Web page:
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to rajakariya, or any public service to the Crown, or to a superior,
Db Sampayo could not be disposed of either by gift, sale, or bequest to a vihareJ* or dewale without Hie sanction of the king, or the superior to whomAppuhamy the service was due. ” This passage is very important. Here para-v. Menike veni nilakarayas are included in the class of persons who have " ‘ theabsolute possession of and right to ” landed properly, and Icannot imagine that it would have been necessary to prohibit raja-kariya land from being put ~m mortmain without a license unlessthe holder was considered to be the owner. In this connection Imay refer to Leana Aratchy v. Mukelamea.1 There the Crownclaimed the land in dispute adversely to both the parties to the action,on the ground that land within a gabadagama or royal village be-longed to the Crown as owner, and Phear C.J., in deciding against the .Crown, said:- “ But we are of opinion that this is not, as a generalrule, an incident of all gabadagamas, and we know of no principle of'Kandyan law which should lead us to hold that the relation of theCrown to the gabadagama is materially different from that of theprivate owner or lord to the nindagama. ” Here the obvious com-parison was between the paraveni nilakarayas of a gabadagama andthose of a nindagama, and the Court, which included Dias J., a Judgeof eminence and wide experience, impliedly stated it as an accept adproposition that the paraveni nilakaraya, and not the proprietor ofthe nindagama, was the owner of his holding.
The state of the law to be gathered from the above references is-made clearer by the Service Tenures Ordinance, No. 4 of 1870. Itis remarkable that nowhere in the Ordinance is the lord of a ninda-gama referred to directly or indirectly as the owner of the lands heldby the paraveni nilakarayas. On the other hand, section 24 declaresthat if services are not rendered or commuted dues paid by theparaveni nilakarayas for a period of ten years, the panguwa shall bedeemed free thereafter from any liability on the part of the nilaka-rayas to render services or pay commuted dues. It seems to mfeclear that in such a case the Ordinance intends that what was pre-viously qualified ownership shall become absolute ownership.Section 25 lays down the order in which the property of the nila-<?karaya may be sold in execution • for default of payment of damagesfor non-performance of services, and provides that the value ofservices shall be recovered in the last resort “ by a sale of the pangu. ”Here the pangu does not mean the possessory interest, becausethe same section enacts that the tenant shall not be ejected fornon-performance of service. The pangu is defined in the Ordi–nance itself as the “ allotment or share of land ”; there is, to my*mind, no meaning in providing for the sale of the pangu, unless thetenant is the owner of the allotment. A difficulty is no doubt created^by such cases as. Siripina v. Kiribanda Korala,3 but I confess I cannotquite understand the principle by which it was held in ‘.thosei (1878) 2 S. C. C. 2..2 (1878) 5 N. L. R. 826.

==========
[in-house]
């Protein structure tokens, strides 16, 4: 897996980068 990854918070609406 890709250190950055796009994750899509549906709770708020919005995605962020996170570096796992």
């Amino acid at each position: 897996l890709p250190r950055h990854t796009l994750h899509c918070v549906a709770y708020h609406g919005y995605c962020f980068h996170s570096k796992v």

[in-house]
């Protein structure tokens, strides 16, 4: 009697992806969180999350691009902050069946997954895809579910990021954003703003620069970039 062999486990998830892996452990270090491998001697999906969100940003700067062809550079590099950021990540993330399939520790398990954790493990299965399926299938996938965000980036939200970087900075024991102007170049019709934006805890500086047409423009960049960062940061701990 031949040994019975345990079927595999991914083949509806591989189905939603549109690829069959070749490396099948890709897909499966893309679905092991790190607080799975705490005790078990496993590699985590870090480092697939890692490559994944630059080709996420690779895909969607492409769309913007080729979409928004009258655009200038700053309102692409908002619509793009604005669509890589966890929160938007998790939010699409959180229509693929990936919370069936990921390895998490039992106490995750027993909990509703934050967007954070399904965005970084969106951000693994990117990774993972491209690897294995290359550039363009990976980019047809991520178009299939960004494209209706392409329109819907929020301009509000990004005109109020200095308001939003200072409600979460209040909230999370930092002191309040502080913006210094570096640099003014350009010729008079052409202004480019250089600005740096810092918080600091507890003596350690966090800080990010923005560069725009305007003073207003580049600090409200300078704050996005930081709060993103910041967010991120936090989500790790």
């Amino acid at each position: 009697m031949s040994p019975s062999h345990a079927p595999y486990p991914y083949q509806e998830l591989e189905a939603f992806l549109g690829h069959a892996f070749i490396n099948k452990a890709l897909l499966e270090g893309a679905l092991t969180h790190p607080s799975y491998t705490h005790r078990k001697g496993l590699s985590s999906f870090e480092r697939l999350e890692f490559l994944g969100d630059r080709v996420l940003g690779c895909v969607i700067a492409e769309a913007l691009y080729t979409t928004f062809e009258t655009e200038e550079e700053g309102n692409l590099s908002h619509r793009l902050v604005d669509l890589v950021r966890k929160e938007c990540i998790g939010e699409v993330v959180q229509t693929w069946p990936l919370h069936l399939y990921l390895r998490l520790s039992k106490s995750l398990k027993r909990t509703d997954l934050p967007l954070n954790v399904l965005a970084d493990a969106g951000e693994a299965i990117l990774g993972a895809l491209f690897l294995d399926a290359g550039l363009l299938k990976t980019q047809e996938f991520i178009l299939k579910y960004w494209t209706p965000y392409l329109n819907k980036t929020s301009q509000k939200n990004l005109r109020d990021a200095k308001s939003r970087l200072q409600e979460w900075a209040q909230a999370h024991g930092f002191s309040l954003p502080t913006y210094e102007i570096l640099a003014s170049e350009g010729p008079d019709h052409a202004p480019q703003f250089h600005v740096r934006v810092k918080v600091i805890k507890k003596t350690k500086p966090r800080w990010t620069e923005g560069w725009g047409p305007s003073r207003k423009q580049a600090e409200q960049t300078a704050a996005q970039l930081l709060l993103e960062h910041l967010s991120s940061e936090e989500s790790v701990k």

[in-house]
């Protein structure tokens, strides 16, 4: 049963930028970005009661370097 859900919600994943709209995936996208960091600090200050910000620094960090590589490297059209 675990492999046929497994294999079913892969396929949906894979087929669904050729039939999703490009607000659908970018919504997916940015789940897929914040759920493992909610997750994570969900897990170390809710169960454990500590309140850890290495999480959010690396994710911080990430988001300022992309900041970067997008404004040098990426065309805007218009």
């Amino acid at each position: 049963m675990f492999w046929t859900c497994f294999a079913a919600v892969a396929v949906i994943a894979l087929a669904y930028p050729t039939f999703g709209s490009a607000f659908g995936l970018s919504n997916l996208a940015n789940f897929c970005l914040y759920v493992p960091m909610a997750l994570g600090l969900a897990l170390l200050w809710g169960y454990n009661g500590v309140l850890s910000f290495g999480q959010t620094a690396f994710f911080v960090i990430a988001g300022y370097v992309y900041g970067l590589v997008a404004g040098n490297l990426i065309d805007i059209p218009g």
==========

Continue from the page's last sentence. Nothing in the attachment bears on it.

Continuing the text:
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oases that neither the proprietor of the nindagama nor the tenantcould gem or dig for minerals, without the consent of the other. TheCourt appears to have struck out a middle course, with regard togeffns and minerals in the absence of anything to be found in the lawrelating to agricultural land such as those belonging to a panguwa.In any case I do not think that this consent to gemming or miningreally affects the question of ownership of the land.
For the reasons I have above stated, 1 am of opinion that paraveninilakarayas are the owners of the lands comprised in the panguwa.This, however, is not a complete answer to the issue stated in thiscase, for there is the further question whether such land can be thesubject of a partition action under the Ordinance. The services areindivisible, and it would be an' anomalous thing to divide the landand yet to keep the services undivided. The analogy of land subjectto fidei commiasum does not apply, because in Babey Nona v. Silva,1which is the chief authority as regards the partition of fidei commie-sum land between the fiduciari, it has been held that the partitionwill bind the fidei commissarii when their interests accrue, and thatthe rights of the various sets of fidei commissarii will attach tothe portions allotted in severalty. I may say that that case decideda point as to which there had been great doubts, and the de-cision reaches the limit and should not, in my opinion, be extended tocases like lands subject to service, which are, primd facte, not withinthe purview of the Ordinance. I therefore agree that on this groundthe appeal should be dismissed with costs.
De SampayoJ.
Appuhamyv. Alenike
Appeal dismissed.